Conspiracy Deathmatch: Birthers vs Truthers

31 July 2009

Blimey. A new poll asks: "Do you believe that Barack Obama was born in the United States of America or not?"

Just 42% of Republican respondents answer "Yes". 28% say "No" and 30% "Aren’t Sure".

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As Dave Weigel points out, this is the GOP equivalent of an infamous poll in 2007 which reported that 35% of Democrats suspected that George W Bush knew about the 9/11 attacks in advance.

Enquiring minds want to know, mind you, how many people think Obama was born in Kenya/Indonesia/Wherever and think Dick Cheney blew up the World Trade Center?

I really don’t know how one deals with this sort of nuttiness. But I suspect ignoring them may prove more profitable than wasting time denunking the nonsense spouted by people who won’t be satisfied, regardless of the absurdity of their claims. As Julian Sanchez argues:

Mainstream outlets may want to reconsider the point at which it’s worth taking up and debunking these sorts of fringe ideas, even at the risk of giving them undeserved exposure. The pattern we’re seeing in the new media environment is that these conspiracy theories end up getting pretty wide exposure anyway, but only taken up by real journalists once there’s a core group who can’t be disabused of their false beliefs without fairly serious threat to their self images, which is the worst of both worlds. The kooky ideas don’t end up being contained by major media’s refusal to take note of them, and the debunking is less effective when they do.

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Show comments
  • Verity

    For a more comprehensive and somewhat calmer look at Obama’s provenance, read The writer thinks there’s no question about his birth in Hawaii, but points to other murky facts and downright lies propagated by Obama’s people and Obama himself and strange evasions. And what on earth was he doing in Pakistan meeting senior ministers when he was just a state senator? The writer is a Senior Fellow of the National Review.

    Lots of suprising facts.

  • David

    There is a scheme-his birth certificate, which is fine. There’s no real contraversy at all, and in fact there was a bigger issue over McCain who was born out side of the US on an army base. Even that was’t much of an issue since legally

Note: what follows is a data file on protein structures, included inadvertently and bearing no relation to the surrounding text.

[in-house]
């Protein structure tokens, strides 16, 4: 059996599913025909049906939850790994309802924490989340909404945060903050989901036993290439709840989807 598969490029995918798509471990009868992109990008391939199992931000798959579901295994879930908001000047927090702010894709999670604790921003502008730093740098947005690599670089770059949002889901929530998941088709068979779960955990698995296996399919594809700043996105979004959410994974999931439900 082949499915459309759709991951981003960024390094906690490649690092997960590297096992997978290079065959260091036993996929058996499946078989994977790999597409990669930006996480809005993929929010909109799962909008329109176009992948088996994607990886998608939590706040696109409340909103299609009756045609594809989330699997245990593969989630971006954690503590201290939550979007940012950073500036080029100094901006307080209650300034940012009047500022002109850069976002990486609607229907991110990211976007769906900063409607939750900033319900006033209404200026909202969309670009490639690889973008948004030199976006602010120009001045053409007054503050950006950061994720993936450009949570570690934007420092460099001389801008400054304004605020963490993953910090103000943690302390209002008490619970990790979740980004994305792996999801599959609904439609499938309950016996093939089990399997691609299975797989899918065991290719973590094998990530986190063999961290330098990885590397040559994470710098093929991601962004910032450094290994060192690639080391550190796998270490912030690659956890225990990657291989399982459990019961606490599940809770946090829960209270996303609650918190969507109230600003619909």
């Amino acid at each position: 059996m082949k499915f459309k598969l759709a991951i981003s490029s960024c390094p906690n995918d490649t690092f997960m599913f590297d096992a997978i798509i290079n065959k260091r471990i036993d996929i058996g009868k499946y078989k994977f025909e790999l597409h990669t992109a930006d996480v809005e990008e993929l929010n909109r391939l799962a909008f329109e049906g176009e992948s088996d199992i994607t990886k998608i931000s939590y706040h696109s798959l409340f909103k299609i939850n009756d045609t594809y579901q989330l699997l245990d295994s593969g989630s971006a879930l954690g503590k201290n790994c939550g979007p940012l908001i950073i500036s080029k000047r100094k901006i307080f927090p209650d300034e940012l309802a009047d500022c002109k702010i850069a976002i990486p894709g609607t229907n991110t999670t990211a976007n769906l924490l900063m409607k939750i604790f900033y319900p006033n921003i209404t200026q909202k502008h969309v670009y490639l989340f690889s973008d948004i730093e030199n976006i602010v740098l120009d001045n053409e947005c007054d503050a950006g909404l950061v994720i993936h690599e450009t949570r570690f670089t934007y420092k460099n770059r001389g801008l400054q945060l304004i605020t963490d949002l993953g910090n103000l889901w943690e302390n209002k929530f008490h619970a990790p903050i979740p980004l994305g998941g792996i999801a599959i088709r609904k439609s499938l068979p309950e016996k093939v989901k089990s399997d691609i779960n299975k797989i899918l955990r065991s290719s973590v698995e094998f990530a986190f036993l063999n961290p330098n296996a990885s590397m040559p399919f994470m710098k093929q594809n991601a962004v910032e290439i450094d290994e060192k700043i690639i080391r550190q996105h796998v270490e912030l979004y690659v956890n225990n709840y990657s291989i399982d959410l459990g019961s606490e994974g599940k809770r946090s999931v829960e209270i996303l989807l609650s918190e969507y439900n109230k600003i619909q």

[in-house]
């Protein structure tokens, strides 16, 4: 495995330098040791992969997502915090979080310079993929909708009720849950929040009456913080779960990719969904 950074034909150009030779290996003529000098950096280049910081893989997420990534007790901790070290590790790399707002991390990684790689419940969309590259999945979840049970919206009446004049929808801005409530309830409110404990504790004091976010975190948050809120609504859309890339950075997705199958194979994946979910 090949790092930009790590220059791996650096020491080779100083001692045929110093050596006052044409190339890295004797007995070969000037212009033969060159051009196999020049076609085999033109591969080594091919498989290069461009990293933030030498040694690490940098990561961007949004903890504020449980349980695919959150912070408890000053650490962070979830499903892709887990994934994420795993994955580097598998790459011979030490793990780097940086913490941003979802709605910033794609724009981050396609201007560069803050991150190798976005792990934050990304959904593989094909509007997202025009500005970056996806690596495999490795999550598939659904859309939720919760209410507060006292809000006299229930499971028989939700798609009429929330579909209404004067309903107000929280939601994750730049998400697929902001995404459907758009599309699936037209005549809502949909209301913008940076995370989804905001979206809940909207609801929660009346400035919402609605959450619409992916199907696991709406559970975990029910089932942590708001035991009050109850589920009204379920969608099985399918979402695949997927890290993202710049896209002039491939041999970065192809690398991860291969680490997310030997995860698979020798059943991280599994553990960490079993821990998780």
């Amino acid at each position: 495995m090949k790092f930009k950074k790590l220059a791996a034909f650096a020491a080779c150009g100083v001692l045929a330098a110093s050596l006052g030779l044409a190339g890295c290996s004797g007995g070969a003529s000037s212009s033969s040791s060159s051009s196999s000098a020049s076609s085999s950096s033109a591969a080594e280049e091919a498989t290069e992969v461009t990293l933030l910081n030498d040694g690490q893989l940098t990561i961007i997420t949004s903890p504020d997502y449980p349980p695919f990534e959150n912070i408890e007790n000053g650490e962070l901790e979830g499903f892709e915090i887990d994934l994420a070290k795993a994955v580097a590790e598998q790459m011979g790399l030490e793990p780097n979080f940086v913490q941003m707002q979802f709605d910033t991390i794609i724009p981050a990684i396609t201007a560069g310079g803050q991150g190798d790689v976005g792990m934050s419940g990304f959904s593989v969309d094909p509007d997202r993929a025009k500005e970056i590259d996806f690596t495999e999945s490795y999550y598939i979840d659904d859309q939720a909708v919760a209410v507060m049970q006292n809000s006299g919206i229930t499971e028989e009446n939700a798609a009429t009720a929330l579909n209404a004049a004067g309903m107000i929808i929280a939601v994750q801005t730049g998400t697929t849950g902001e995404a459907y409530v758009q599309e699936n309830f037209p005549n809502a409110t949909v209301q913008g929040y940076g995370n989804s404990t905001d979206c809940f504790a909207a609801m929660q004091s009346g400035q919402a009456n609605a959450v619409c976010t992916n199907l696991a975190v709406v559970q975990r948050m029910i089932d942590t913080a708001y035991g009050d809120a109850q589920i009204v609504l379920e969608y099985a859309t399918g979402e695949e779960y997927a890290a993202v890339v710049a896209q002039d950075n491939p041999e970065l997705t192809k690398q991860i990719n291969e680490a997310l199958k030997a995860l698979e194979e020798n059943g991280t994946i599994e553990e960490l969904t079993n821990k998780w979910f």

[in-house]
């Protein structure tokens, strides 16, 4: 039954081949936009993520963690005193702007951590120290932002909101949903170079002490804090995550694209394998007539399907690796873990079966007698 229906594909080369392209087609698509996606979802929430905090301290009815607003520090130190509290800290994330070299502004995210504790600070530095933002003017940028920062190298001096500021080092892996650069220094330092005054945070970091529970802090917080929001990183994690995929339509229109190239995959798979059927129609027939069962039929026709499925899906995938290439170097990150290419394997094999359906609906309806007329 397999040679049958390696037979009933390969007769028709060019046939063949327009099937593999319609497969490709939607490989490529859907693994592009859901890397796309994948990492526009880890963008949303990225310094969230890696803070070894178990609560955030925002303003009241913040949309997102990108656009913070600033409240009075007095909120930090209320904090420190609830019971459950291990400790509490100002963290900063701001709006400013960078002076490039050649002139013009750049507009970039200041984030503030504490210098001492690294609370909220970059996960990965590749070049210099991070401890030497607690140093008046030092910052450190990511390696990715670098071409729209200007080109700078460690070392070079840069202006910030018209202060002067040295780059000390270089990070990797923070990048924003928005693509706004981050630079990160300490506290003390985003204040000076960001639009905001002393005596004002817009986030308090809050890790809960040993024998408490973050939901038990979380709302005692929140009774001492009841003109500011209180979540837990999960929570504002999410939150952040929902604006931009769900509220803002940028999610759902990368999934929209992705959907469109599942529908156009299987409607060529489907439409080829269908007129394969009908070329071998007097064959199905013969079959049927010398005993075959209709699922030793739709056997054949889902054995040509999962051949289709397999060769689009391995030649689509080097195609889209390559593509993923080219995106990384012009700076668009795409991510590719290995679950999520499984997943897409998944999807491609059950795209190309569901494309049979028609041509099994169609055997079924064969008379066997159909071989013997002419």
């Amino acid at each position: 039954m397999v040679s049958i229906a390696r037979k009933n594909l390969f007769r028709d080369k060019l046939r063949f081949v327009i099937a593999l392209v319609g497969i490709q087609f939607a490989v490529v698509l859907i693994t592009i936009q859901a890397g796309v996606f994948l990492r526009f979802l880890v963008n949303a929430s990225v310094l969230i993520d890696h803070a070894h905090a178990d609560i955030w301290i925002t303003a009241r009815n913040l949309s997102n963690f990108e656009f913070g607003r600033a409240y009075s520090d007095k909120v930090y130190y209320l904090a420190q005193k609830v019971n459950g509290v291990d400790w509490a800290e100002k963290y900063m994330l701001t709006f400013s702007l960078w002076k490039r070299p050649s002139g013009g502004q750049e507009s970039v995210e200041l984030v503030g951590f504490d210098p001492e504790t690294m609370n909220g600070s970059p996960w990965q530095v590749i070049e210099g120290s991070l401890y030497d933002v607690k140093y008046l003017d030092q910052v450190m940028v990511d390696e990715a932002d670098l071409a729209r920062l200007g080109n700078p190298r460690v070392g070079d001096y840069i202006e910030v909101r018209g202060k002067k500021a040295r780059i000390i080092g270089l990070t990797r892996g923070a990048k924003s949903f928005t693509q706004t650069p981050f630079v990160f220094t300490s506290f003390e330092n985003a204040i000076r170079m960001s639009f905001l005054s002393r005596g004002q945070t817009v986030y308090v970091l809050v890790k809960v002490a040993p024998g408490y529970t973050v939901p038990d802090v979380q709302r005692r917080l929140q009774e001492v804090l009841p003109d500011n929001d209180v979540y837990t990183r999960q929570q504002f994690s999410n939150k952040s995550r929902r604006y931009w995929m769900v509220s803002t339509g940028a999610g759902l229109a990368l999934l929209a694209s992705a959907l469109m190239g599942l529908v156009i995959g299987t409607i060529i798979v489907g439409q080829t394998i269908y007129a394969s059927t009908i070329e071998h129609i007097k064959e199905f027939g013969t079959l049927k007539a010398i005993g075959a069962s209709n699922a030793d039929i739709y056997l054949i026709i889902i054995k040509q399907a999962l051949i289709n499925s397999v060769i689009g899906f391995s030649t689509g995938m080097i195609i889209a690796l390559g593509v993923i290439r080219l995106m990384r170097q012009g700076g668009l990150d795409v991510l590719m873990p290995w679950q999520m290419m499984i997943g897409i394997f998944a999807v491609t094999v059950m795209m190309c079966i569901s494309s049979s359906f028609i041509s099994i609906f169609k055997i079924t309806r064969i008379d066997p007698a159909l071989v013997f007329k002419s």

US army bases are US sovereign territory.

    It’s just a group of nutters.

  • THX1138

    Of course the birthers are right, America always employs an illegal alien to clear up the s**t after the party :)

  • ndm

    dearieme writes:

    — It’s rather odd that the US Constitution requires a President to be a natural born citizen (not, note, that he was born in the US) but sets up no scheme for verifying it.

    That the US Constution is a compilation of many words with no means of understanding actual intent has kept the Supreme Court in business for a couple of hundred terms. It is also why the “original intent” ideology of the right-wing members of the Court is utterly and completely bogus – and no more than an excuse for them to apply their ideology to any decision they make.

  • dearieme

    It’s rather odd that the US Constitution requires a President to be a natural born citizen (not, note, that he was born in the US) but sets up no scheme for verifying it.

  • ndm

    I suspect a good number of the birthers are too stupid to know that Hawaii is in the United States.

  • ben

    To say that Bush had advance knowledge that something 9/11ish was likely to happen is not necessarily to give any credence to the Troofer nonsense.

    “During the spring and summer of 2001, U.S. intelligence agencies received a stream of warnings about an attack al Qaeda planned, as one report puts it “something very, very, very big.” Director of Central Intelligence George Tenet told us “the system was blinking red.””

  • David

    Blimey. What a bunch of morons.

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